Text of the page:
Our first outing was to the Sugar Loaf Mountain, a 400m high monolith reached by cable car (for us at least, others climbed the rocks or walked the winding trails to the summit). The cable car first stops at Morro da Urca, the neighbouring boulder where you can shop for souvenirs, havaianas or just sit in the shade with a caipirinha taking in the magnificent views. From the top, Rio is truly a sight to behold.
(Sorry if I am bombarding you with photos, but how do I choose which ones to leave out??)
When we arrived, the 30m high statue, Christo Redentor, perched atop the Corcovado Mountain in the distance, was in the clouds, but just as we were about to descend the clouds cleared and the Christ became visible. It’s quite amazing – you know He’s there, you’ve seen lots of photos in the guide books and all over Rio, and even from this distance the first sight of Him manages to be breathtaking. Helicopter tours leave from Sugarloaf and they are super popular – at once stage we saw three helicopters circling the statue. I just loved their ad poster!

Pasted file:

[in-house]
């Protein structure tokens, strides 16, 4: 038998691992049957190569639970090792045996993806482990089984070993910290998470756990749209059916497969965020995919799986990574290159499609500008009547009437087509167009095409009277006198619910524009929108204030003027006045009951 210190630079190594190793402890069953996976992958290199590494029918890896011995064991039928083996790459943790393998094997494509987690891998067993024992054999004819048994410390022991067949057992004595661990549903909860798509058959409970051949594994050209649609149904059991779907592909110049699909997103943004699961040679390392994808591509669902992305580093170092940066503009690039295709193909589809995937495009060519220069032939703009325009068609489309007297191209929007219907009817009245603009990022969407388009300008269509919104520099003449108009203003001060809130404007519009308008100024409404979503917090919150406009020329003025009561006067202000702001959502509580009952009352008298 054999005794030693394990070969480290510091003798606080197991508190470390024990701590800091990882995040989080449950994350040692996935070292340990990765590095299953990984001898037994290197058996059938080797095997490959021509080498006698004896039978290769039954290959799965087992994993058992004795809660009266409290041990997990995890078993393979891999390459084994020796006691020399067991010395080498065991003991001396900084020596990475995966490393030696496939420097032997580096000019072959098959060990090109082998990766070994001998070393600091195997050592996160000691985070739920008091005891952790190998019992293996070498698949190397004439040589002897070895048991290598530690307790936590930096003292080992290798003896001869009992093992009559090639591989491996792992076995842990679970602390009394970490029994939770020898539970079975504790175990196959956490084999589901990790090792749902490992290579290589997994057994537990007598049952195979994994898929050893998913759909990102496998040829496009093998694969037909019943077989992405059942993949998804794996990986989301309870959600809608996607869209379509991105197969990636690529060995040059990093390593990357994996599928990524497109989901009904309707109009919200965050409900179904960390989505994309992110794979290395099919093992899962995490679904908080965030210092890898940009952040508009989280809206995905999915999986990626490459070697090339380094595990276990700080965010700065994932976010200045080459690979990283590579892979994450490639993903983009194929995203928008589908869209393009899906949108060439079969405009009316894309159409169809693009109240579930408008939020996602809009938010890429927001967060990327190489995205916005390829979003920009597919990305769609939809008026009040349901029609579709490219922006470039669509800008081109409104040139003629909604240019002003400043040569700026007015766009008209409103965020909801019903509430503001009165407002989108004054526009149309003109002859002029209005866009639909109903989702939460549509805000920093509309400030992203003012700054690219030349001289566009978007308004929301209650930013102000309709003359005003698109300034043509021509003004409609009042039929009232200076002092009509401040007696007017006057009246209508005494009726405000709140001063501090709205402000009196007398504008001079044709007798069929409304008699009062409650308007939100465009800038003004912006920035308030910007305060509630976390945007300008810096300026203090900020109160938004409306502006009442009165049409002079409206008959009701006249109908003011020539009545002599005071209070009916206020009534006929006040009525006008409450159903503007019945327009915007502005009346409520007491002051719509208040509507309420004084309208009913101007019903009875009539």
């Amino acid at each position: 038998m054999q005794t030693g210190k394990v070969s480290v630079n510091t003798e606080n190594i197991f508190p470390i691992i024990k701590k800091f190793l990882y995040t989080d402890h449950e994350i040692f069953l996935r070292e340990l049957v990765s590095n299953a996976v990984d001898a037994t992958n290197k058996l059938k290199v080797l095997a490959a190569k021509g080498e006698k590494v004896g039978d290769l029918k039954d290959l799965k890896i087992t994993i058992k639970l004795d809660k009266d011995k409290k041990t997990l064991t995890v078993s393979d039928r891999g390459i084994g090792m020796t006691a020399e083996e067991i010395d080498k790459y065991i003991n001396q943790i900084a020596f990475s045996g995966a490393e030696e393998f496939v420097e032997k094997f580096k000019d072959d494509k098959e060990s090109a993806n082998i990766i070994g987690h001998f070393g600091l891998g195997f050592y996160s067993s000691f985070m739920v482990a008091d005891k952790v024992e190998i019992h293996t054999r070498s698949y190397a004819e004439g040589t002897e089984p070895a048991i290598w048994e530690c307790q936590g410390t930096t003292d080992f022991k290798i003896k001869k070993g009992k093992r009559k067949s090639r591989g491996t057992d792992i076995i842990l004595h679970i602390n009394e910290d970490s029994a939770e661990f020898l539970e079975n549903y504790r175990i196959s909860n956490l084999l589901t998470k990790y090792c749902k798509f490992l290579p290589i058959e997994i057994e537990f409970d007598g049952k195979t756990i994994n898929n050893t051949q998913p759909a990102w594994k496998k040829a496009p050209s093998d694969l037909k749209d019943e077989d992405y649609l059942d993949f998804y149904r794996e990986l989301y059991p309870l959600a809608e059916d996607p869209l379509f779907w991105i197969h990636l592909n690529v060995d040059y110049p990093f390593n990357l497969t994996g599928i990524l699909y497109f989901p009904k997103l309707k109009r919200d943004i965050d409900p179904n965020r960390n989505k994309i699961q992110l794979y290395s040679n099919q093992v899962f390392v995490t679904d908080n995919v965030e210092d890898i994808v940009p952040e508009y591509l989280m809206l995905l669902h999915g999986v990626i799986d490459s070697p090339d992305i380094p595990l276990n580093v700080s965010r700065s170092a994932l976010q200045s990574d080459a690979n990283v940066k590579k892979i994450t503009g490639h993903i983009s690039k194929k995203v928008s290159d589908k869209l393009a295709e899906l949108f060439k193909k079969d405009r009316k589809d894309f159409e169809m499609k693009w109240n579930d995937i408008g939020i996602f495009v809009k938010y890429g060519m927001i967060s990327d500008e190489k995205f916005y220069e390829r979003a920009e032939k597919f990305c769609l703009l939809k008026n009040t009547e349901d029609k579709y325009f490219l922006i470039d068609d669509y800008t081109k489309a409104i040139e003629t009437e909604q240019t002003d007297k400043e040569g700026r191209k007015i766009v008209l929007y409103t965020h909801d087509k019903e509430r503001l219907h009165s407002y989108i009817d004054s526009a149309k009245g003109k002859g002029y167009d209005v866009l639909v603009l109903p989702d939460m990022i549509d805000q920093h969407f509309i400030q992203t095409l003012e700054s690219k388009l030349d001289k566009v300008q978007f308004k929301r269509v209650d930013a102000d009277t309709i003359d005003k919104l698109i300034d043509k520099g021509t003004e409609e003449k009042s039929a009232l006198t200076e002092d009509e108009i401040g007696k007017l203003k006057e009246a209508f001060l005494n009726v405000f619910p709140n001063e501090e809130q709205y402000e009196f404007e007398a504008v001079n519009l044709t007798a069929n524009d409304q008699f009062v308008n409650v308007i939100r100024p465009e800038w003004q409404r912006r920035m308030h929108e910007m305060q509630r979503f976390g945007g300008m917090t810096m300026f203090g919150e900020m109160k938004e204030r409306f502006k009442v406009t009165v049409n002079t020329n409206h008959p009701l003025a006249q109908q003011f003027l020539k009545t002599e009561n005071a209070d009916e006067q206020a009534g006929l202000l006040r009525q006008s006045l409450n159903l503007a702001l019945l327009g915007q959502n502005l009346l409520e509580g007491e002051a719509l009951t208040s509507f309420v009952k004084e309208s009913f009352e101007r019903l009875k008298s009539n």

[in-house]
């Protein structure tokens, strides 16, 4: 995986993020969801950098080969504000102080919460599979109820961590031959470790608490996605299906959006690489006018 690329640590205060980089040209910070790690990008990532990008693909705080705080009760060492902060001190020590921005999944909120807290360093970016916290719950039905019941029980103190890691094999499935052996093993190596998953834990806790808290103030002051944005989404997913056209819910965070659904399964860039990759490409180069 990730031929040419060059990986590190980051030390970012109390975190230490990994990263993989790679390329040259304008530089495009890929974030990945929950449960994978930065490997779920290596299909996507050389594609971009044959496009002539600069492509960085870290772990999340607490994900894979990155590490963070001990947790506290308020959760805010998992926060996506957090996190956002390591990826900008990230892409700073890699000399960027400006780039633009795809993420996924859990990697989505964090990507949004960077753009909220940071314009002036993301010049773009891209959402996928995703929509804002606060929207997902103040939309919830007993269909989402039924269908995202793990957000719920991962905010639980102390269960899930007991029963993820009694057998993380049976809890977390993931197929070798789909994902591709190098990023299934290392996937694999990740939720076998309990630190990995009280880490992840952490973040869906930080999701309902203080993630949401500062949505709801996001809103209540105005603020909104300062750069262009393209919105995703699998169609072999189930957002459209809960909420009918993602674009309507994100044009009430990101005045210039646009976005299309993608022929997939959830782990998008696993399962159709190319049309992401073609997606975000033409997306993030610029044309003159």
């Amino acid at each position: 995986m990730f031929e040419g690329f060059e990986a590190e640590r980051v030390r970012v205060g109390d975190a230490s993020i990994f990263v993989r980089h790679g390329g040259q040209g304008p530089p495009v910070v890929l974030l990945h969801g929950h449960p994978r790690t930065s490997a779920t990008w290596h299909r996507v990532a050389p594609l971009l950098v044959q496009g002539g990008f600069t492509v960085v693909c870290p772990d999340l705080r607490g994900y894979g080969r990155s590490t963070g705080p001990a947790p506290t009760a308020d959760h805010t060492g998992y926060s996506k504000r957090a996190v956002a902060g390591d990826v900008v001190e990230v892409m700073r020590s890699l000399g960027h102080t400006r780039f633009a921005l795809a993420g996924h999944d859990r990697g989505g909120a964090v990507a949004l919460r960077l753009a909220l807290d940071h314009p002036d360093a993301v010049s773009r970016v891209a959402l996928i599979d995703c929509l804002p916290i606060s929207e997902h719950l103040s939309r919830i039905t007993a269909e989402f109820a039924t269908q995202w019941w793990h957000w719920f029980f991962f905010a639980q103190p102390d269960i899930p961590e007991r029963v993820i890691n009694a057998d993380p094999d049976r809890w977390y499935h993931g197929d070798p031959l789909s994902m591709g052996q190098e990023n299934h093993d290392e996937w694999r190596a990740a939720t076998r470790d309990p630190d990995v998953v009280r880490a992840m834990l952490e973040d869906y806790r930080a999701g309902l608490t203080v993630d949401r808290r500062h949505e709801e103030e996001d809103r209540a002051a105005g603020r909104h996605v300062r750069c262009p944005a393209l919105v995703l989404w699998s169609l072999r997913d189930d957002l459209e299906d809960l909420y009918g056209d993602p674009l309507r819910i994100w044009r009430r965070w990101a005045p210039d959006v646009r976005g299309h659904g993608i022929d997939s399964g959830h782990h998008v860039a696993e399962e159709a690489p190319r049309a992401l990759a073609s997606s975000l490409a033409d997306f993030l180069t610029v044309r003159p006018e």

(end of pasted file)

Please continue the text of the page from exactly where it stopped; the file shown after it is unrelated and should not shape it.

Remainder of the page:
Probably the second best viewpoint in Rio (or maybe the best, who can say?) is from the feet of Christo Redentor. One has to go through the Parque National da Tijuca, the beautiful tropical national park, one of the world’s largest urban forests, to get to the iconic statue. Luckily our taxi driver was very laidback (must have been one of a kind now that I look back at our couple of days in Rio!) allowing us to experience a bit of this peaceful forest.
The statue was first inaugurated in 1931 with several subsequent renovations, and it is built from blocks of soapstone and, at 30m in height, is visible from most places in Rio. His serene face and outstretched arms would not have had such an impact at ground level, and even amongst the hordes of visitors there is a timeless atmosphere about the place, a real sense of God’s presence hovering above all the frantic activity that seems ant-like from this height.